The Importance Of Bullying In Society

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Historically and scientifically, surviving and competing is human nature, but to deprive it of one another is immoral. The bullying behavior derives from extremely self-centered individuals, and it is easily influenced and adaptive because people are self-preserved, which can lead to hindering others to survive. The immoral behavior is a nationwide problem, and in order for the matter to be resolved, it must start at home [America]. The Americans forcibly took Africans from their homeland for free labor and trained them in the most horrible way to obey. In the 1800’s, Frederick Douglass writes a book about his experience as an African American slave titled, “Narrative of the Life of Frederick Douglass, An American Slave,” and reveals…show more content…
The children mimic their parents and learn from the mental state of an environment. As a third-grade teacher assistant, I tried explaining to a student that bullying is wrong. He could not comprehend the concept. He gave me a serious and confused look and said, this is the way we act at home. I was speechless and sympathetic because his bullying behavior was not his fault, he was born into the system and has not yet learned right from wrong, which made my job difficult. I had to constantly give him red discipline stickers on the behavior board. As a result, he became isolated and not engaged, and his work performance…show more content…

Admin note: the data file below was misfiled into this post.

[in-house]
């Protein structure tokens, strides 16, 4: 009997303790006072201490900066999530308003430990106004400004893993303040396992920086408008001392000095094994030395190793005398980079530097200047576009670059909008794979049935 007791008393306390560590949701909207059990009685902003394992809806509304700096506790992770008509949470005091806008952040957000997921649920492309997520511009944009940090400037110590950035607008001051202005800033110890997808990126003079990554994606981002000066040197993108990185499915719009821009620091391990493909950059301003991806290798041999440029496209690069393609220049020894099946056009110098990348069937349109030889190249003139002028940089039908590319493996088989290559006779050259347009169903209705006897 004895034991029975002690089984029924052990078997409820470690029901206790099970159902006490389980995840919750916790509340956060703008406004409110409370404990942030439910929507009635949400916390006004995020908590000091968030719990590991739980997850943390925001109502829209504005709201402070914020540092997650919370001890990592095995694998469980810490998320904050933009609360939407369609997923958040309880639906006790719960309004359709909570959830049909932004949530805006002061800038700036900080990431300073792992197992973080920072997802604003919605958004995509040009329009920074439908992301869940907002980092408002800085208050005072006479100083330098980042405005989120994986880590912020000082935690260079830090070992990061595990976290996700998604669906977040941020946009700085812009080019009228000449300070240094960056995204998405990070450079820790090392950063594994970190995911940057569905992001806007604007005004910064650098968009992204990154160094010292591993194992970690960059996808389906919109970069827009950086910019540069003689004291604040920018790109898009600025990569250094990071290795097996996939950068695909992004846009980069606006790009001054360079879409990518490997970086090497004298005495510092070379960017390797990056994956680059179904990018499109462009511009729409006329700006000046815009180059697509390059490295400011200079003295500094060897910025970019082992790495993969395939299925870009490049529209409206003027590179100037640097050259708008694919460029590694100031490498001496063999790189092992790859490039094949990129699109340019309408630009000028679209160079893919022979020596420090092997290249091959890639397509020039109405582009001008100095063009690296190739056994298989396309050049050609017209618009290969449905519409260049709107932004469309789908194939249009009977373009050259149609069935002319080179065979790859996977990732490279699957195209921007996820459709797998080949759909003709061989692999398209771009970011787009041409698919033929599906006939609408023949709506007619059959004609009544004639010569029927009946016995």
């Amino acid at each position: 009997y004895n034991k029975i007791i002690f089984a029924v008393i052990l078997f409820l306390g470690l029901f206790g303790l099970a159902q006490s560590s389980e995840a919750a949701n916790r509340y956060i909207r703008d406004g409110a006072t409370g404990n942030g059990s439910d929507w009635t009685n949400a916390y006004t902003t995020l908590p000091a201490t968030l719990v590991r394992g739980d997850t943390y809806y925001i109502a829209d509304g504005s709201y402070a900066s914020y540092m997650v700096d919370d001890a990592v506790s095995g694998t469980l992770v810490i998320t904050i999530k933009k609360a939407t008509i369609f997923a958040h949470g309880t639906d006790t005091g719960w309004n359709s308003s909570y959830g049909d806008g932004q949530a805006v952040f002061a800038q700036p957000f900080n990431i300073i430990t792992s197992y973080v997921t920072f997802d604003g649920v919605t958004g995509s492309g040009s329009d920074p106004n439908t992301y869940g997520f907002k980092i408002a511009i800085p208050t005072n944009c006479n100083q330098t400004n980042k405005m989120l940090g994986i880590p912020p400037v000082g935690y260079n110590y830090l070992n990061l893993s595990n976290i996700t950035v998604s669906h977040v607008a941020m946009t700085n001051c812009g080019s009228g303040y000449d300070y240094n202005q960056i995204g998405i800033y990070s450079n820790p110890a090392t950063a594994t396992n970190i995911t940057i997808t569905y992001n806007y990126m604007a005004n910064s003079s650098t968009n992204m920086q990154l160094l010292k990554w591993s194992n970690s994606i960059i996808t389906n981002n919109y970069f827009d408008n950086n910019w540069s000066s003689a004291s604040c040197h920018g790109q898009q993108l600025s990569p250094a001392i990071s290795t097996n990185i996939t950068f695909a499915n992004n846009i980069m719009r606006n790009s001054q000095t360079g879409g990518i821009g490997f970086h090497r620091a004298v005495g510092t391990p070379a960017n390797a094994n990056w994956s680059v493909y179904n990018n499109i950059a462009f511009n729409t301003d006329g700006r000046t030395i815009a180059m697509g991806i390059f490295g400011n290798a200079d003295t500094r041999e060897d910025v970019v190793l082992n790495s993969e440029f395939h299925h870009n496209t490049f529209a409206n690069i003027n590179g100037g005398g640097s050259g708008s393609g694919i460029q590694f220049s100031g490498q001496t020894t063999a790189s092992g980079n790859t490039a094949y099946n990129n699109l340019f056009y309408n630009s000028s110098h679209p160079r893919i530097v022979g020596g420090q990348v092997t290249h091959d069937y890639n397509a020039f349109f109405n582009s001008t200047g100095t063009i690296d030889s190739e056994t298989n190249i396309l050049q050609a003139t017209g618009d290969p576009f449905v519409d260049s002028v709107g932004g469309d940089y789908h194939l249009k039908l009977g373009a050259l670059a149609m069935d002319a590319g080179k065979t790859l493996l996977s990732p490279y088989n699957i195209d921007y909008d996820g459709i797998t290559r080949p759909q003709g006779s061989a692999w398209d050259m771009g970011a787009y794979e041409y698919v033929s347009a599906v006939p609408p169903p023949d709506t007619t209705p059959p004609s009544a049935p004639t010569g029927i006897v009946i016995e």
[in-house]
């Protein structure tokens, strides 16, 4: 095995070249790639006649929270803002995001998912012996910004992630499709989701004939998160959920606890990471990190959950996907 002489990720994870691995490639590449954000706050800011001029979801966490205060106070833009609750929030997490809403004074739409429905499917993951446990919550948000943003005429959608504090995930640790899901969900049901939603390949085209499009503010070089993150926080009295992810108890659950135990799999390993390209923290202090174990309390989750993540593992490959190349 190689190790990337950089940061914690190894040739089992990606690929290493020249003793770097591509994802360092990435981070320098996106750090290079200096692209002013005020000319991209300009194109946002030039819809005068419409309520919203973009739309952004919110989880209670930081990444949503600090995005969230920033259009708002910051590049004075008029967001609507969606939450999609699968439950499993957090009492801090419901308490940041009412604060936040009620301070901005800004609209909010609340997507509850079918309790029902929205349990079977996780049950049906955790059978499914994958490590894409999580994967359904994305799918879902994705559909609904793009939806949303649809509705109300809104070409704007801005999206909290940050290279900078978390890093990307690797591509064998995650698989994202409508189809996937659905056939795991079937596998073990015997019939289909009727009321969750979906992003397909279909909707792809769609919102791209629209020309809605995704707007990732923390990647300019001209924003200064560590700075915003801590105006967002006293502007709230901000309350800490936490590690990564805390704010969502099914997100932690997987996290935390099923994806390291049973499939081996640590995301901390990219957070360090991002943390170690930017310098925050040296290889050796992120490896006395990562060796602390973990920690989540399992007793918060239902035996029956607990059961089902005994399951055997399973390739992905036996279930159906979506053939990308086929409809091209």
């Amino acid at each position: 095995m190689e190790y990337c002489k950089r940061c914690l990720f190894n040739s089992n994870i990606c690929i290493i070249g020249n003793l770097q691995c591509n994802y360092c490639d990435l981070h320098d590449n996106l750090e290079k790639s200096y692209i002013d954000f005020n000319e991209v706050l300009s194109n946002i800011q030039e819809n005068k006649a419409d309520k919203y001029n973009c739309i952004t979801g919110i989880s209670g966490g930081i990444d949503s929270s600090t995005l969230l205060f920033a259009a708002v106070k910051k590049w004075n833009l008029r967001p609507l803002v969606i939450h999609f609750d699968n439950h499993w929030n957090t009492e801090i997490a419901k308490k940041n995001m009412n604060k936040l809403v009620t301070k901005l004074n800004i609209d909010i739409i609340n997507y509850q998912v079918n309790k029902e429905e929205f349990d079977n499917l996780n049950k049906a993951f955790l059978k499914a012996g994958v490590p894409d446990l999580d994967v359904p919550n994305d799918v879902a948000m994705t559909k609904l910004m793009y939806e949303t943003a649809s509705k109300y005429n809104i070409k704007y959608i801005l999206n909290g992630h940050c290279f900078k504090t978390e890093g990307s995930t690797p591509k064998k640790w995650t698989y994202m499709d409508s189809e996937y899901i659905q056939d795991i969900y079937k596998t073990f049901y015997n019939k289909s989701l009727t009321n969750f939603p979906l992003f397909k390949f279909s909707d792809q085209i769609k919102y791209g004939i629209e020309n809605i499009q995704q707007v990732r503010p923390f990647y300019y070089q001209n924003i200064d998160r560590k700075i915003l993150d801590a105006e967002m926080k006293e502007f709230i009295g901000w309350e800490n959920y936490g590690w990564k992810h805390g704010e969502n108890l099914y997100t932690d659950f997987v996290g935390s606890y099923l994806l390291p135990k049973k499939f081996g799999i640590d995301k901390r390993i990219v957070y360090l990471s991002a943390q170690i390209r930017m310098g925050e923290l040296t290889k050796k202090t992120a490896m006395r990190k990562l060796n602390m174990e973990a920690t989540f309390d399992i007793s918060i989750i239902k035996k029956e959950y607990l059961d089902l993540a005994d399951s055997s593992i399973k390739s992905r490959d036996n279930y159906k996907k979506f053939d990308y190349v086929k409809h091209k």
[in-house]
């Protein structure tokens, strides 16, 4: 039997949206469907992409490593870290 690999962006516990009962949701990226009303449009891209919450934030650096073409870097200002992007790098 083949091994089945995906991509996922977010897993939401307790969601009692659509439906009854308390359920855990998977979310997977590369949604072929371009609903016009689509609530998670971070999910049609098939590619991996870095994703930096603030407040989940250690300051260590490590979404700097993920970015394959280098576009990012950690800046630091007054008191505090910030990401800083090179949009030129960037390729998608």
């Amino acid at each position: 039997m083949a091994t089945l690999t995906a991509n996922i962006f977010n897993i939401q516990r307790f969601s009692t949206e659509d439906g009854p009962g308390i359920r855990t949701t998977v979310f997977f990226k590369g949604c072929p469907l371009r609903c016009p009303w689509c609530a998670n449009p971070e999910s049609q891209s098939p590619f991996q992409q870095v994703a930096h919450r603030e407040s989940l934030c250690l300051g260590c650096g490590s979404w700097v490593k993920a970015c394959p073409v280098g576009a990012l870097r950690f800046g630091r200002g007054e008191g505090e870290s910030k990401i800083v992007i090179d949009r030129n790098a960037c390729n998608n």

As normal, he could not function in another behavioral pattern without transformation (kind and respectful). Douglass speaks about his master and mistress in explaining the awkwardness of behaving in a manner that one does not possess, and says Captain Auld and Sophia Hugh are new slaveholders. Auld could not function properly as a new master and fail at it. He was inconsistent and soft in command. At times, he was strict and at another, he was flexible. The slaves knew he was not fit to be a master, firm and consistent, instead of calling him master, they called him by his name (54). Unlike Auld, Mrs. Hugh did not fail in being cruel to her slave, Douglass. At first, she was kind-hearted towards him and was teaching him how to read, but that sudden change. In fact, treating him like a brute became her goal and success. She was influenced by her husband who told her it was unsafe in teaching Douglass how to read [forbidden] and treated like a human because it would jeopardize him being killed or a runaway slave (39-40). The similarity between the third-grade student and Auld is both could not function properly in a behavior other than their own, and they failed at it and was detested by society. As well, the student and Mrs. Hugh also had a similar experience, both were innocent of the bullying behavior and they were influenced by the family member(s). However, as a society, we are
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